Distribution of mob Fe in relation to age and sex.

Mob Fe is plotted here as a function of age and sex for C282Y homozygotes. Overall, women had lower degrees of iron loading than men (median = 3.4 g for women; median = 4.6 g for men). In this asymptomatic population of men and women identified by screening, there was no correlation between age and degree of iron loading (r = 0.22 for men; r = −0.01 for women). The mean age for patients with greater than 4 g mob Fe was 48.9 years, and the mean age for patients with between 1.5 and 4 g mob Fe was 51.2 years.

SF is a rough indicator of total body iron, and SF levels are used to monitor phlebotomy therapy. There is evidence that end organ damage such as cirrhosis is rare in patients with SF values lower than 750 to 1000 μg per liter.29 We therefore looked at the relationship between SF and mob Fe in patients who are homozygous C282Y (Figure 2). We focused on this subgroup of patients because it is a more defined, genotypically uniform population. There was a significant correlation between mob Fe and SF of 0.68 (P < .001). There was also a correlation between mob Fe and SF in the entire group of patients (r = 0.59,P < .001; data not shown). In patients with greater than 4 g mob Fe, the range of SF was 289 to 2995 μg per liter. It is notable that some of these patients have significant iron overload despite an SF that is only slightly above the upper limit of normal.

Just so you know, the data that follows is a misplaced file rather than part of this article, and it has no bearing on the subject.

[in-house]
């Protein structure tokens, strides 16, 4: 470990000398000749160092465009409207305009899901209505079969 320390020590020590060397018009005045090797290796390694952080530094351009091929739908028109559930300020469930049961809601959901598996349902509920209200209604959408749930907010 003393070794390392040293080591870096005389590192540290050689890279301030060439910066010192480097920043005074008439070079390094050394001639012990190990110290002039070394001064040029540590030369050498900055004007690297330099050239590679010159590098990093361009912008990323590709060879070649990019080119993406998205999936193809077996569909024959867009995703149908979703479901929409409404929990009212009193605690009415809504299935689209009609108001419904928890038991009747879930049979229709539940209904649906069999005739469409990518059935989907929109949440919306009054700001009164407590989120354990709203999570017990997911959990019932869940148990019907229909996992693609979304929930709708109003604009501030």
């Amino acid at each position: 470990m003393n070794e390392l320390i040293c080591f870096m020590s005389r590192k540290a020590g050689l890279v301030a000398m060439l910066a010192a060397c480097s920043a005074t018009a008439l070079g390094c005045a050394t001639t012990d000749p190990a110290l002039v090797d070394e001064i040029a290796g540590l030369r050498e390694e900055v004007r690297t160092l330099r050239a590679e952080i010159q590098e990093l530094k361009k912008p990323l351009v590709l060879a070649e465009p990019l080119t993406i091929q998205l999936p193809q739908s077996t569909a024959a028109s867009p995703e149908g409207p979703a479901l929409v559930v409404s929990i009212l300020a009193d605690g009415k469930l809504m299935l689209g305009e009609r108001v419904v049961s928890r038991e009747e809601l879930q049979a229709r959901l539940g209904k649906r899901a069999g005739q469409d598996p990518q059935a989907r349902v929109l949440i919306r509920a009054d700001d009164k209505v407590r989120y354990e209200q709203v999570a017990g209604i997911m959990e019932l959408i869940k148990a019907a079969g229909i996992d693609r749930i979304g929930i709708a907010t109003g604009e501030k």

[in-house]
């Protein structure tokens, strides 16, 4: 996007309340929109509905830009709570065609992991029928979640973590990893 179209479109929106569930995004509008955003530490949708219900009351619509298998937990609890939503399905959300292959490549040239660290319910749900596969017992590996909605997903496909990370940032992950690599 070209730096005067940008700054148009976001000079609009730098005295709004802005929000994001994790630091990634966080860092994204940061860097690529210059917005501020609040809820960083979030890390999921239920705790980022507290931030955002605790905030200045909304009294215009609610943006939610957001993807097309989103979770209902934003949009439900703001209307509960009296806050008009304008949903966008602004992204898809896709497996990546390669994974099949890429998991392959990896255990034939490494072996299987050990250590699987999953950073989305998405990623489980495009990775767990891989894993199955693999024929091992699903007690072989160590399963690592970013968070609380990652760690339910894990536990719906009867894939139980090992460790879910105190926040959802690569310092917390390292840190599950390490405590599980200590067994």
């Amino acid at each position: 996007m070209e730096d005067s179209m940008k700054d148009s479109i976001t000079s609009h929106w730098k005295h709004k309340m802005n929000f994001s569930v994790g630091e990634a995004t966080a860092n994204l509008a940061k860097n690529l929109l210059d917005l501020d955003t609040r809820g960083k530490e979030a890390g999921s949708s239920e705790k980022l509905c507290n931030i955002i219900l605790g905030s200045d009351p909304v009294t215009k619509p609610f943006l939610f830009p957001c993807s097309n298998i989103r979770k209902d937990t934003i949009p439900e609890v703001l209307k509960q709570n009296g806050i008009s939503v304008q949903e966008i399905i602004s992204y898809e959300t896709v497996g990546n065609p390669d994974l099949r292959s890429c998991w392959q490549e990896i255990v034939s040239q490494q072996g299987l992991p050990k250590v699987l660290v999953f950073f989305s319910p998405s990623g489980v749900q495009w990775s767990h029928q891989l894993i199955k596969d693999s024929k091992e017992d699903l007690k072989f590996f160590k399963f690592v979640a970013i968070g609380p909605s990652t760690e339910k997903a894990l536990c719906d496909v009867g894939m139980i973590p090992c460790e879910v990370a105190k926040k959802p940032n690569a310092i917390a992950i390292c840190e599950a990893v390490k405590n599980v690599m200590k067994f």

Fig. 2.

Correlation between SF and mob Fe.

SF values from the homozygous C282Y patients are plotted here against mob Fe. The Spearman rank correlation between mob Fe and ferritin is r = 0.68 (P < .001). The correlation between mob Fe and ferritin in all 123 patients is r = 0.59 (P < .001; data not shown).

Fig. 2.

Correlation between SF and mob Fe.

SF values from the homozygous C282Y patients are plotted here against mob Fe. The Spearman rank correlation between mob Fe and ferritin is r = 0.68 (P < .001). The correlation between mob Fe and ferritin in all 123 patients is r = 0.59 (P < .001; data not shown).

Finally, we evaluated the correlation between QHI and mob Fe in C282Y homozygous patients who underwent liver biopsy (Figure3). The correlation between QHI and mob Fe in C282Y homozygotes was 0.75 (P < .001). When the entire patient population (all genotypes) was evaluated, the correlation was 0.70 (P < .001; data not shown).Of the 72 patients who underwent liver biopsy, 47 were C282Y homozygotes; 13 of these patients had a hepatic iron index (HII) less than 1.9. Of the C282Y/C282Y patients, 2 had cirrhosis; one of these had typical histologic features of HHC and an HII of 6.4, and the other had steatohepatitis and a modest degree of iron overload (QHI 52.1 μmol/gram). Cirrhosis was not seen in any patients with the other genotypes.

Fig. 3.

Correlation between quantitative hepatic iron and mob Fe.

Liver biopsy and QHI determinations were done for 47 C282Y/C282Y patients. QHI is plotted here against mob Fe. The Spearman rank correlation between QHI and mob Fe is r = 0.75 (P < .001).